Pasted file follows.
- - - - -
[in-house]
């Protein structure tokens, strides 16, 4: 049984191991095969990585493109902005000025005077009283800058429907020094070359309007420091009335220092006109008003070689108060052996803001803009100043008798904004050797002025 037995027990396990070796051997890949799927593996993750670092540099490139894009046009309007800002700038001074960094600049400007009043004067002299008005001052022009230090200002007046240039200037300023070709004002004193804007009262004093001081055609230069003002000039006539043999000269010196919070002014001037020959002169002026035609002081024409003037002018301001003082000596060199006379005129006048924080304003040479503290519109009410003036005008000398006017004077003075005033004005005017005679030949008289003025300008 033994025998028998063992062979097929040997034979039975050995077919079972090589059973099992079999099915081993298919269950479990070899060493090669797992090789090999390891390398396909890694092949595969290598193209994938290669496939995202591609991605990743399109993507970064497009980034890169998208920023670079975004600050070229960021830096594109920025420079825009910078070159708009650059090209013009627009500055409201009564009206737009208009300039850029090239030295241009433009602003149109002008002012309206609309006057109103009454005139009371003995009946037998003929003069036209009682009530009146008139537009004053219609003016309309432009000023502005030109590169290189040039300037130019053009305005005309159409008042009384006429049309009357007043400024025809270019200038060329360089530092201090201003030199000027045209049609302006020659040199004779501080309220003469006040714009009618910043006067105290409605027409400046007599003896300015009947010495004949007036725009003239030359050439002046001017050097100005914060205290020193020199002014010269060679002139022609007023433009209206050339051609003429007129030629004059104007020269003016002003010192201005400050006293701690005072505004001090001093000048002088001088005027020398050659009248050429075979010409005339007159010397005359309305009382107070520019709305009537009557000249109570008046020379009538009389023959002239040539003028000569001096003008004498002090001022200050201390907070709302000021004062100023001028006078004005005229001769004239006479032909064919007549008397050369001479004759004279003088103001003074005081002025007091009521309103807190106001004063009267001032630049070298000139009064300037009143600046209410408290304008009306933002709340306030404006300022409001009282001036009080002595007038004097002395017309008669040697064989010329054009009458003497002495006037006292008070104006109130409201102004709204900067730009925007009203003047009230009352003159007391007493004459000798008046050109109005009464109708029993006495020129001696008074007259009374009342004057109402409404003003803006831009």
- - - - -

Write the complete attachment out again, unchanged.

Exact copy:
[in-house]
């Protein structure tokens, strides 16, 4: 049984191991095969990585493109902005000025005077009283800058429907020094070359309007420091009335220092006109008003070689108060052996803001803009100043008798904004050797002025 037995027990396990070796051997890949799927593996993750670092540099490139894009046009309007800002700038001074960094600049400007009043004067002299008005001052022009230090200002007046240039200037300023070709004002004193804007009262004093001081055609230069003002000039006539043999000269010196919070002014001037020959002169002026035609002081024409003037002018301001003082000596060199006379005129006048924080304003040479503290519109009410003036005008000398006017004077003075005033004005005017005679030949008289003025300008 033994025998028998063992062979097929040997034979039975050995077919079972090589059973099992079999099915081993298919269950479990070899060493090669797992090789090999390891390398396909890694092949595969290598193209994938290669496939995202591609991605990743399109993507970064497009980034890169998208920023670079975004600050070229960021830096594109920025420079825009910078070159708009650059090209013009627009500055409201009564009206737009208009300039850029090239030295241009433009602003149109002008002012309206609309006057109103009454005139009371003995009946037998003929003069036209009682009530009146008139537009004053219609003016309309432009000023502005030109590169290189040039300037130019053009305005005309159409008042009384006429049309009357007043400024025809270019200038060329360089530092201090201003030199000027045209049609302006020659040199004779501080309220003469006040714009009618910043006067105290409605027409400046007599003896300015009947010495004949007036725009003239030359050439002046001017050097100005914060205290020193020199002014010269060679002139022609007023433009209206050339051609003429007129030629004059104007020269003016002003010192201005400050006293701690005072505004001090001093000048002088001088005027020398050659009248050429075979010409005339007159010397005359309305009382107070520019709305009537009557000249109570008046020379009538009389023959002239040539003028000569001096003008004498002090001022200050201390907070709302000021004062100023001028006078004005005229001769004239006479032909064919007549008397050369001479004759004279003088103001003074005081002025007091009521309103807190106001004063009267001032630049070298000139009064300037009143600046209410408290304008009306933002709340306030404006300022409001009282001036009080002595007038004097002395017309008669040697064989010329054009009458003497002495006037006292008070104006109130409201102004709204900067730009925007009203003047009230009352003159007391007493004459000798008046050109109005009464109708029993006495020129001696008074007259009374009342004057109402409404003003803006831009």